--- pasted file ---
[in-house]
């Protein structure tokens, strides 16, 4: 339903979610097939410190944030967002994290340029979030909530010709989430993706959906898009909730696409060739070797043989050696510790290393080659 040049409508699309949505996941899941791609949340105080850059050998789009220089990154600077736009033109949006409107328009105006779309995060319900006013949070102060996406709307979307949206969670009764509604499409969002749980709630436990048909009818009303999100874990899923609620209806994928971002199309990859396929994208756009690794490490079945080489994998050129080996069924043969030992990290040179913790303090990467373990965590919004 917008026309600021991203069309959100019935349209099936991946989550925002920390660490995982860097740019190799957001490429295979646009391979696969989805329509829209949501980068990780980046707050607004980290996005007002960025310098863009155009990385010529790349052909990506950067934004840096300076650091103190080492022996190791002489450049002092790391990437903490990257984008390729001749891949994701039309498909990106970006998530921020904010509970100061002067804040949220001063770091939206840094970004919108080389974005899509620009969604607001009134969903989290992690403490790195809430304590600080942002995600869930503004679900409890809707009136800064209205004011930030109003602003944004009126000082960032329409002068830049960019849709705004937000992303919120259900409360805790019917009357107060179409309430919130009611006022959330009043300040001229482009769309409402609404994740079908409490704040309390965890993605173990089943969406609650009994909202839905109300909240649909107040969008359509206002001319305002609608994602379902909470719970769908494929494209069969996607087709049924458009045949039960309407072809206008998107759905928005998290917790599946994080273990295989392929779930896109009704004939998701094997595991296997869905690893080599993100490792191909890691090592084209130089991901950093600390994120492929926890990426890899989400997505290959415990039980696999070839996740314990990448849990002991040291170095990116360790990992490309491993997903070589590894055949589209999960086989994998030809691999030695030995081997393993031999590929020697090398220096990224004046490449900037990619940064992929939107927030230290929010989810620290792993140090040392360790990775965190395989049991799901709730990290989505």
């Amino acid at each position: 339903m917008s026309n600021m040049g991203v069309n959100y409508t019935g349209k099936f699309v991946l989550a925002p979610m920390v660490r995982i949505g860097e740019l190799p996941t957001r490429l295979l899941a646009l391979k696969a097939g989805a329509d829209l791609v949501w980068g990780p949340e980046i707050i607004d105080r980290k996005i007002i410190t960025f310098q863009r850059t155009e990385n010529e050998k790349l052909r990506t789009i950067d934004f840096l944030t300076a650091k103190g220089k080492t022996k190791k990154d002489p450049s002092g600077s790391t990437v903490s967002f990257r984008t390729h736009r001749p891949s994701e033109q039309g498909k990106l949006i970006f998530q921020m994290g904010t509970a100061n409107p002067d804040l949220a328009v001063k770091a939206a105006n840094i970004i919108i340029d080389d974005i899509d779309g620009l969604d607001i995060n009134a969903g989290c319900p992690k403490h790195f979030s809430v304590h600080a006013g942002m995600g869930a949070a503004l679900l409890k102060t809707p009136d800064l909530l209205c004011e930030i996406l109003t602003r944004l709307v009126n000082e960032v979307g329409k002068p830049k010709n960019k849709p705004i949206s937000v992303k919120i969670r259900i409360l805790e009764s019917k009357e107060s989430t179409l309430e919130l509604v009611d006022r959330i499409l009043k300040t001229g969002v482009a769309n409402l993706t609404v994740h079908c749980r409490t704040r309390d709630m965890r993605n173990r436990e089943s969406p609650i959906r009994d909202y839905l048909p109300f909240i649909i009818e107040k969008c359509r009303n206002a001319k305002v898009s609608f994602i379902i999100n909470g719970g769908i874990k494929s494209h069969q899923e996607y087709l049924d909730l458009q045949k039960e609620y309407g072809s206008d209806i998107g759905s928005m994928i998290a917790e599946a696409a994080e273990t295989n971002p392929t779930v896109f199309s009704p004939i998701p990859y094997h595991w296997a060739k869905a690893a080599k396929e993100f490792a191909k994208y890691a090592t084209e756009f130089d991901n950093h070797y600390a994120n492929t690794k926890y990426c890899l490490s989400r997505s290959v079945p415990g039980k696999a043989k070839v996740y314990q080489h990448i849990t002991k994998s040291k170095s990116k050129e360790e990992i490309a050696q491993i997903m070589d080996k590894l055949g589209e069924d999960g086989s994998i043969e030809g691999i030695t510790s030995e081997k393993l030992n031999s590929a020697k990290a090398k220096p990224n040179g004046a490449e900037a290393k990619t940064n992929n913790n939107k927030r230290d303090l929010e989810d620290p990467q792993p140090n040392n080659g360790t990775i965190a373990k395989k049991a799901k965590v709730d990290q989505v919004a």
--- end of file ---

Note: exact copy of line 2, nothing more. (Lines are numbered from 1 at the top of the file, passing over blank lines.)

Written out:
């Protein structure tokens, strides 16, 4: 339903979610097939410190944030967002994290340029979030909530010709989430993706959906898009909730696409060739070797043989050696510790290393080659 040049409508699309949505996941899941791609949340105080850059050998789009220089990154600077736009033109949006409107328009105006779309995060319900006013949070102060996406709307979307949206969670009764509604499409969002749980709630436990048909009818009303999100874990899923609620209806994928971002199309990859396929994208756009690794490490079945080489994998050129080996069924043969030992990290040179913790303090990467373990965590919004 917008026309600021991203069309959100019935349209099936991946989550925002920390660490995982860097740019190799957001490429295979646009391979696969989805329509829209949501980068990780980046707050607004980290996005007002960025310098863009155009990385010529790349052909990506950067934004840096300076650091103190080492022996190791002489450049002092790391990437903490990257984008390729001749891949994701039309498909990106970006998530921020904010509970100061002067804040949220001063770091939206840094970004919108080389974005899509620009969604607001009134969903989290992690403490790195809430304590600080942002995600869930503004679900409890809707009136800064209205004011930030109003602003944004009126000082960032329409002068830049960019849709705004937000992303919120259900409360805790019917009357107060179409309430919130009611006022959330009043300040001229482009769309409402609404994740079908409490704040309390965890993605173990089943969406609650009994909202839905109300909240649909107040969008359509206002001319305002609608994602379902909470719970769908494929494209069969996607087709049924458009045949039960309407072809206008998107759905928005998290917790599946994080273990295989392929779930896109009704004939998701094997595991296997869905690893080599993100490792191909890691090592084209130089991901950093600390994120492929926890990426890899989400997505290959415990039980696999070839996740314990990448849990002991040291170095990116360790990992490309491993997903070589590894055949589209999960086989994998030809691999030695030995081997393993031999590929020697090398220096990224004046490449900037990619940064992929939107927030230290929010989810620290792993140090040392360790990775965190395989049991799901709730990290989505």